For creators, inspiration can be found in the most unexpected places. That’s why we created #Watchlist — a series that asks Nigerian video directors to list the most interesting things that influenced their creative choices while shooting.
Tems is easily one of 2019’s most original breakout stars. Her anthemic third single, “Try Me” has been readily embraced by a wide audience, and its Ademola Falomo-directed clip, which also happens to Tems’ first-ever music video, has been a big part of that success.
So, as the video nears a million views on YouTube, we decided to sit with Falomo and have him break down everything that influenced his work on it — from 2002’s Oscar-nominated crime film, City of Gods, to the cover art of Tems’ previous single, “Looku Looku”.
On main inspiration:
The song itself was a major inspiration for the video. The synth, kicks and melody. The first time Tems played it for me, I had goosebumps. There was this unexplainable rage I felt, as we sat in the conference room listening to what sounded to me like the most emotional song I’d ever heard.
I remember I had a mental image of someone climbing to the top of a mountain seeking redemption. At that moment, I knew my mission would be to get to the bottom of that emotion and translate it to the audience in the most beautiful way possible.
On intended narrative:
Leaning on the strong themes of boldness and rebellion in the song, we built a narrative around misfits getting liberated from the bonds placed on them by society. We ultimately wanted to make a video for the people that don’t see themselves represented enough in popular media.
For us, these people were the ones that society looks down on because of certain physical features or lifestyle choices. We also wanted to comment on the oppression of women in our society and how powerful they are regardless.
On Tems’ input:
At our initial meeting, Tems spoke about what the song meant to her and her vision for the video, which included a scene with bound people entering into a truck and a scene with her performing in a room with women. So, I built on those ideas, weaving them with mine.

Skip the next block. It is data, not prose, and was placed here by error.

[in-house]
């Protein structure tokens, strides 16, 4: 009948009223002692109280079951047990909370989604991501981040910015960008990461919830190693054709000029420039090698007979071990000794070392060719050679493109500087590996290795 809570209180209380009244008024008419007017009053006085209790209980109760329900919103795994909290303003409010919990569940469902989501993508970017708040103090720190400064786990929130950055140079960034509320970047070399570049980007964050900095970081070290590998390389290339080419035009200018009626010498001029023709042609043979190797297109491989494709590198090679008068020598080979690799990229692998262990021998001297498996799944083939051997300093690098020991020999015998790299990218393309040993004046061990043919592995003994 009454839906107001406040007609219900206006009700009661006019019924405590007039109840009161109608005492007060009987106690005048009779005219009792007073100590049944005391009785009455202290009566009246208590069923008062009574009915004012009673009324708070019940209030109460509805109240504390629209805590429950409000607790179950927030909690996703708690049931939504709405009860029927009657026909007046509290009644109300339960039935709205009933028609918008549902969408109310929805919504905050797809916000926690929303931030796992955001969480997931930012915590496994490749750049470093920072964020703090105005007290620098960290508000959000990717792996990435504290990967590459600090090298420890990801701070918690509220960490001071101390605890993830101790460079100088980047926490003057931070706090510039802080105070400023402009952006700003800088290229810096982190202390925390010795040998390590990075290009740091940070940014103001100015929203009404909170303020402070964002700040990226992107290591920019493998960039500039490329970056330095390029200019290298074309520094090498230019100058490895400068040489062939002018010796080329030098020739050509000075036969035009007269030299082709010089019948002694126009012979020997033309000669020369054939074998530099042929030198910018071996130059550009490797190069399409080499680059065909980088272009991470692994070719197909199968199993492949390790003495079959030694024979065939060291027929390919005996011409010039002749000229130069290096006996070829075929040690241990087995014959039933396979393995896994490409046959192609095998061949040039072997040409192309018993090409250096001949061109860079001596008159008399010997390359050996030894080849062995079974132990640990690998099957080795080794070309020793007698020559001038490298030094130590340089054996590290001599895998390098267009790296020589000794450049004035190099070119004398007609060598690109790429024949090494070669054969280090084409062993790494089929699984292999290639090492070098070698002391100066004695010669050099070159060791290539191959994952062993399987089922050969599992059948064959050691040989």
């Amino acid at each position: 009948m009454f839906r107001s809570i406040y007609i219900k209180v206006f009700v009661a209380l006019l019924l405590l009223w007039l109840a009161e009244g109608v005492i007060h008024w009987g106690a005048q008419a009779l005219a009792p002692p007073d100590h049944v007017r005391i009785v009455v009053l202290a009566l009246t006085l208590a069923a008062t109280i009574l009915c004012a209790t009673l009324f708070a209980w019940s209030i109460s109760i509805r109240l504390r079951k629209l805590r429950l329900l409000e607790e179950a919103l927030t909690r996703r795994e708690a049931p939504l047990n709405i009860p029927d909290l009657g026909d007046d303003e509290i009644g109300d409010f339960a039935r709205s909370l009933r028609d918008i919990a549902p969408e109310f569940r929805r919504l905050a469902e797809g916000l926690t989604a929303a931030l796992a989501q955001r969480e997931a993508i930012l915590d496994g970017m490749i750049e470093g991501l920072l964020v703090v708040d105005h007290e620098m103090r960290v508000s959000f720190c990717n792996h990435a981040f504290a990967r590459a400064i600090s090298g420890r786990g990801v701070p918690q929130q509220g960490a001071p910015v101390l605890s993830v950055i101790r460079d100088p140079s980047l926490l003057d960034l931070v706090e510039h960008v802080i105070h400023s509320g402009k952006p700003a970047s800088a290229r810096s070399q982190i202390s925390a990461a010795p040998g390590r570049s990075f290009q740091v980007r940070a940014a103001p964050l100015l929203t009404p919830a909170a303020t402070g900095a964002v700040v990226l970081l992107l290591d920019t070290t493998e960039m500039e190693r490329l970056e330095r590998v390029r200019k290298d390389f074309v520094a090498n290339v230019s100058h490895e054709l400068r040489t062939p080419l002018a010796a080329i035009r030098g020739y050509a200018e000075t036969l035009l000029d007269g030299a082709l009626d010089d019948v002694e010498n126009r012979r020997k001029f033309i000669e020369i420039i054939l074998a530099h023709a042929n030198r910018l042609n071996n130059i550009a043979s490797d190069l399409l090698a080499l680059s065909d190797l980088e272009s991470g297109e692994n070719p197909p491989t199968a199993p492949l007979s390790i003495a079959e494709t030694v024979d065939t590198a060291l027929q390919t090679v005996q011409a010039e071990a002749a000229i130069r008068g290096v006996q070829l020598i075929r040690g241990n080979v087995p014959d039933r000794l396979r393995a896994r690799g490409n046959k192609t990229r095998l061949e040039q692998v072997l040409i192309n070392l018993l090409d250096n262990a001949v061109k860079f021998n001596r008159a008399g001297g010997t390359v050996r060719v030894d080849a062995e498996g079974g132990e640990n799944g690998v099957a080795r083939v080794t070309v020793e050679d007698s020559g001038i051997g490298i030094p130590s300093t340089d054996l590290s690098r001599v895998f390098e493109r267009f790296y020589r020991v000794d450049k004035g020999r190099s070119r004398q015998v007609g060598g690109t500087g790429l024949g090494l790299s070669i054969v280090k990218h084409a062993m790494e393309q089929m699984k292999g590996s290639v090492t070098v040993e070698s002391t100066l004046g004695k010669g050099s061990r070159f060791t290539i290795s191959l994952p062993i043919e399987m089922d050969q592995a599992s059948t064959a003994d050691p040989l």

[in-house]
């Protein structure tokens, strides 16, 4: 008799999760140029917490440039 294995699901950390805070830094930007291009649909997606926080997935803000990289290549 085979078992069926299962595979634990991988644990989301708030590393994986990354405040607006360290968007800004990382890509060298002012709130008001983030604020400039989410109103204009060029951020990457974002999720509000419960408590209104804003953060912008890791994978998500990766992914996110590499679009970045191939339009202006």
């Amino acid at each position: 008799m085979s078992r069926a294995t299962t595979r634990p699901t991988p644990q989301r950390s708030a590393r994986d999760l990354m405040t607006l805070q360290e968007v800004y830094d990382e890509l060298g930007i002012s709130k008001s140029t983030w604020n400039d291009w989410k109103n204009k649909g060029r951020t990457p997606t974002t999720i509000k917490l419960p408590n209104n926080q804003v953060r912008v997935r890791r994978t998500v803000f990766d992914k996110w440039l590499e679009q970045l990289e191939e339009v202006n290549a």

On visual references:
I wanted something raw and dark, based of off my initial feeling, so I picked inspiration from music videos, ads and my love for European cinema. I loved the energy of Rosalia’s “De Aqui No Sales” music video, and that informed the general vibe I wanted for “Try Me”.
For the chase sequence, I was inspired by the scene in City of God, where the tender trio stole from the gas truck driver. It thoroughly represented the pace I wanted for the biker scene, from the pace right down top the minimal shots.
The shots and cinematography in the living room scene were intentionally different. We were trying to represent women in the best way possible, and we wanted you to feel their visual presence. For that, I was inspired by the way the women were represented in the video for Blick Bassy’s “Woñi”.
Rosalia — “De Aqui No Sales”
‘City of God’ (2002)
Blick Bassy — “Woñi”
For casting, we made a list of what features we wanted to represent and went ahead to find not just people with those features, but the ones who have been involved in some form of activism surrounding it. Our hope was that the video would better serve to amplify their cause.
In terms of styling, we knew early on that we wanted to work with Daniel Obasi. So, we briefed him on our vision, and he pitched great ideas on how he’d approach it. We wanted looks that would complement whatever emotions the cast would express, rather than distract from it.
Since the video already had a dark tone, we just made them wear dark colours to compliment that. Interestingly, the ‘X’ printed behind the captor’s jacket was a spontaneous idea by anti.design, and I felt it worked for the narrative. So, I had the leader of the ‘bad boys’ wear the same jacket as well.
On the oddest influence:
Tems, definitely. In my treatment to her, I stated how I felt she had a dark/ energetic side to her personality. I had seen this from being in a meeting with her and the artwork for her song, “Looku Looku”, and I wanted people to see it too. I wanted people to understand that, yeah, she makes all these vulnerable songs, but she could be really dark if she wanted to.